Known as an advocate for freedom of expression and a friend to independent booksellers, Strothman has received numerous awards, including the Publisher of the Year Award from the New England Booksellers Association. Elected a trustee of the Brown Corporation in 1990, she has served as a trustee, fellow and, for the last 10 years, as secretary of the Corporation. In 2002, she established the Wendy J. Strothman Faculty Research Award in the Humanities to fund research by the Brown faculty.

Maria T. Zuber

Maria T. Zuber, who received her Ph.D. in geophysics from Brown in 1986, is the E. A. Griswold Professor of Geophysics at the Massachusetts Institute of Technology and the first woman to lead its Department of Earth, Atmospheric, and Planetary Sciences. She has studied the structure and evolution of the terrestrial planets and has been an innovator in the application of spacecraft laser-ranging and radio-tracking systems to map the topography and gravity fields of the planets.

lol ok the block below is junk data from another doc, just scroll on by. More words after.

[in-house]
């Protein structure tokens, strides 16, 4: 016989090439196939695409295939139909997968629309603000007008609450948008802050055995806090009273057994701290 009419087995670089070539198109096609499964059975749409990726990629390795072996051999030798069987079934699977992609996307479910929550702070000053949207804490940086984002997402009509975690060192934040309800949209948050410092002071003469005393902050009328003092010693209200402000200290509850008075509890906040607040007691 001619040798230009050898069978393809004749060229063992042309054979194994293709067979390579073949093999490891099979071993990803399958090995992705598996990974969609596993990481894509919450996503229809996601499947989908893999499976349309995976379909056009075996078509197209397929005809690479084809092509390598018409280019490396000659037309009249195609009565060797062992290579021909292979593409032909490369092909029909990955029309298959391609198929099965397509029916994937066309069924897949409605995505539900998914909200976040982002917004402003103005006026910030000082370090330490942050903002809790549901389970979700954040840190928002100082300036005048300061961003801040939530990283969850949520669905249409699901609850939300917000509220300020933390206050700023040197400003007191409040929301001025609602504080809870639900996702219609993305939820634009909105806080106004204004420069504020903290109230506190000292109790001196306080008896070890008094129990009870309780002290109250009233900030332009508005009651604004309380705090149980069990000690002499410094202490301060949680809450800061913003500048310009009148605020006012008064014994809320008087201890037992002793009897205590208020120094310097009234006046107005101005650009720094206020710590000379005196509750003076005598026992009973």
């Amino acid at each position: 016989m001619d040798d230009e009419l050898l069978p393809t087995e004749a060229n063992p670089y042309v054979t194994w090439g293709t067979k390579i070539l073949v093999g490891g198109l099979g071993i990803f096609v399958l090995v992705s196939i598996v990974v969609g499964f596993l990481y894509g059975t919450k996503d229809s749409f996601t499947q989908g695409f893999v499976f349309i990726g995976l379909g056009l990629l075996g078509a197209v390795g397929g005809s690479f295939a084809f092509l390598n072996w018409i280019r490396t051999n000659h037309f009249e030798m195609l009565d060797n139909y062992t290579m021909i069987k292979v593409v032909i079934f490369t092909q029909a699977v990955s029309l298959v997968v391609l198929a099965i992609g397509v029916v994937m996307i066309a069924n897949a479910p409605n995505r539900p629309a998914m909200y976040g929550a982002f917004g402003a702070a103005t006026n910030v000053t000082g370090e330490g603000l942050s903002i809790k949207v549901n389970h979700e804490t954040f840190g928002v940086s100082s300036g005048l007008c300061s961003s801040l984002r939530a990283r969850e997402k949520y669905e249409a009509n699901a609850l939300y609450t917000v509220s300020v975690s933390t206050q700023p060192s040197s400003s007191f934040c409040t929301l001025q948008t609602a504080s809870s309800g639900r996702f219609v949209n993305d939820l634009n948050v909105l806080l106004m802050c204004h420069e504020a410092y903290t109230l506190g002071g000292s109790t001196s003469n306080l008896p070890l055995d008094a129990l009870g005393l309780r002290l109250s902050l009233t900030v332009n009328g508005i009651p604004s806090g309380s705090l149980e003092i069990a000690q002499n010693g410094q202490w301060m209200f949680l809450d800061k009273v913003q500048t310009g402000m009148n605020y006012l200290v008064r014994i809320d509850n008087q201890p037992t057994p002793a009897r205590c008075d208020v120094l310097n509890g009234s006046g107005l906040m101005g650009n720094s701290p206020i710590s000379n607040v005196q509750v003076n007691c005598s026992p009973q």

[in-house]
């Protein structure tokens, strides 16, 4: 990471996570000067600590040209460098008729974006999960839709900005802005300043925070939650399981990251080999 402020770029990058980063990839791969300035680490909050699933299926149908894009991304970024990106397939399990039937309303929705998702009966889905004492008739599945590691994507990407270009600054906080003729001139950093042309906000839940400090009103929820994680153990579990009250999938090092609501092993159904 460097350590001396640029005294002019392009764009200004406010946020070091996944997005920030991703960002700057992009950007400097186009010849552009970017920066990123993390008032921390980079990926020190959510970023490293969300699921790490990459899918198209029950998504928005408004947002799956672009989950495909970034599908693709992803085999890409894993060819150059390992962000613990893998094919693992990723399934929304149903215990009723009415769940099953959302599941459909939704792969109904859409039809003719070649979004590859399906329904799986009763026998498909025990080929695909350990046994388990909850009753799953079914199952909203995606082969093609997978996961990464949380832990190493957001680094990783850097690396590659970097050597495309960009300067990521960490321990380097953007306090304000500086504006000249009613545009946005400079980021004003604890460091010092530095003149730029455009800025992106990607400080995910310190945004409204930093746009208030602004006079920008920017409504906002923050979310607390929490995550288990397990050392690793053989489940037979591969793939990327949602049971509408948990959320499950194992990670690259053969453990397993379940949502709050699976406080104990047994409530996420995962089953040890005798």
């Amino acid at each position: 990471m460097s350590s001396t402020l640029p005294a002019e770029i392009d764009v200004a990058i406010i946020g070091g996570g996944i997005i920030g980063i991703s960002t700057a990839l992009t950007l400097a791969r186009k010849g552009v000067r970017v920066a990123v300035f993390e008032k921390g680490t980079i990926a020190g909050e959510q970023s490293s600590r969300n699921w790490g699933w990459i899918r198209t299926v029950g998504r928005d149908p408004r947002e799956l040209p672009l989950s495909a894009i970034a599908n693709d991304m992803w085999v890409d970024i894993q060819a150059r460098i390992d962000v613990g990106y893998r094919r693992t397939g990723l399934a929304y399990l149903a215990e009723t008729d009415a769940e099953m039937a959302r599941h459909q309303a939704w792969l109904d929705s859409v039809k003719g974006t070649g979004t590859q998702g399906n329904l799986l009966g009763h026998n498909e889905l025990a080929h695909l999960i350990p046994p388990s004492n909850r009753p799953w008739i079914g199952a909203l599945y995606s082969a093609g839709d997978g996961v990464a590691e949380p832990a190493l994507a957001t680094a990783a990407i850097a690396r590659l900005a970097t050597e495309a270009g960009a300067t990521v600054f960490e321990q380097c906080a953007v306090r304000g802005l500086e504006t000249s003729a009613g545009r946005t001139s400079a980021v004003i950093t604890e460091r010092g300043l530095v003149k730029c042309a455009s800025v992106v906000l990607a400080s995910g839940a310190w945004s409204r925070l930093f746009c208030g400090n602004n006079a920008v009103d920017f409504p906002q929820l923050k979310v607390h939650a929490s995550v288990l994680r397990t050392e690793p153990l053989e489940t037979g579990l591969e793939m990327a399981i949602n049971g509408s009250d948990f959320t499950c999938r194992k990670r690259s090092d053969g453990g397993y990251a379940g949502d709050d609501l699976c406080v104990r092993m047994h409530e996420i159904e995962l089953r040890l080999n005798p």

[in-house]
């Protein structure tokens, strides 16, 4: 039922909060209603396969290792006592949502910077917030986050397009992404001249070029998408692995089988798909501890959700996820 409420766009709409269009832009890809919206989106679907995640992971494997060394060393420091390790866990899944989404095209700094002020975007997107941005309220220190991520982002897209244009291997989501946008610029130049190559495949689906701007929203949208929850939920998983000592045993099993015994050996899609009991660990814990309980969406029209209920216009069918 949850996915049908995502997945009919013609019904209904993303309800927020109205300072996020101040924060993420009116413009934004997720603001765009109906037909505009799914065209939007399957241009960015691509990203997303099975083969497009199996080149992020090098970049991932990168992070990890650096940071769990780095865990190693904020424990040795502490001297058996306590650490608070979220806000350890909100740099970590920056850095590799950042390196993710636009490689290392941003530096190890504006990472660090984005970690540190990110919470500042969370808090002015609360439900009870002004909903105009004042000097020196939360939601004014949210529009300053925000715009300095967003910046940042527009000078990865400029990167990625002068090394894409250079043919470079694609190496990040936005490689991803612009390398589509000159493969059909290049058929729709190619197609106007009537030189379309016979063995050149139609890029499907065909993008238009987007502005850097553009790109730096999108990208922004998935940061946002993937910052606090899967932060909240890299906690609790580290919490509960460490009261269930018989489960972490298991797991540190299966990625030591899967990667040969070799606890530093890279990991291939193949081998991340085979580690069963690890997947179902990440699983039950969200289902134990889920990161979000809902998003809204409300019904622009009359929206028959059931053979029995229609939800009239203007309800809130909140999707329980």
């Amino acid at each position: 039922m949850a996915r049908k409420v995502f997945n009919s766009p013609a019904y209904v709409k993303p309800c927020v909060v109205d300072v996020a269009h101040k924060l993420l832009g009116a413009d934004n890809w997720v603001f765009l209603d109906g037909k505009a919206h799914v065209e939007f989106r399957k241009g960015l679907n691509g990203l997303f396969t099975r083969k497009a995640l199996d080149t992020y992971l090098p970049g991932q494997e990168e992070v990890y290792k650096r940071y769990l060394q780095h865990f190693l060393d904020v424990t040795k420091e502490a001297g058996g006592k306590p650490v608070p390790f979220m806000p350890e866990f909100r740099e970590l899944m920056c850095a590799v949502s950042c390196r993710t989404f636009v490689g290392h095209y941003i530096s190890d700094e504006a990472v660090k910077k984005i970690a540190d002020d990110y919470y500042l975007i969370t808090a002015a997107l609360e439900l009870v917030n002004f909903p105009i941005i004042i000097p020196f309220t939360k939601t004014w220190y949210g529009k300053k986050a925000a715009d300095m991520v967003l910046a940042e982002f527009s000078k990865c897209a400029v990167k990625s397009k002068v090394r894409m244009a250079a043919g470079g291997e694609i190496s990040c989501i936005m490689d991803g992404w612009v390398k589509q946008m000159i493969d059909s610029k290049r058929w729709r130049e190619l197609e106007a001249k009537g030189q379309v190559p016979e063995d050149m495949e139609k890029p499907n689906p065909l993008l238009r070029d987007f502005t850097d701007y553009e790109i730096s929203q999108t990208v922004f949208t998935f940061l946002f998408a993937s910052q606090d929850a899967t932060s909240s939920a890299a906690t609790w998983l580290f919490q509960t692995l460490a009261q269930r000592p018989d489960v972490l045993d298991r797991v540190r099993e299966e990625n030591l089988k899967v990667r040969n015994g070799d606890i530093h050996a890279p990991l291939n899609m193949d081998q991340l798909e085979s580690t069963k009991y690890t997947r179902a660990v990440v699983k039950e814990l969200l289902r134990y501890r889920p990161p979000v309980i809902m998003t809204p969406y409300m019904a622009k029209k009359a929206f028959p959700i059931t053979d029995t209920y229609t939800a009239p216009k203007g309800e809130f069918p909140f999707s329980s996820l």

Zuber has led spacecraft instrument investigations that have flown to the Moon, Mars, and asteroids. The topographic map of Mars produced by her laser altimeter on the Mars Global Surveyor spacecraft is the most accurate topography model for any planet. She has been honored by NASA and many professional scientific organizations, and in 2002 Discover magazine named her one of the 50 most important women in science.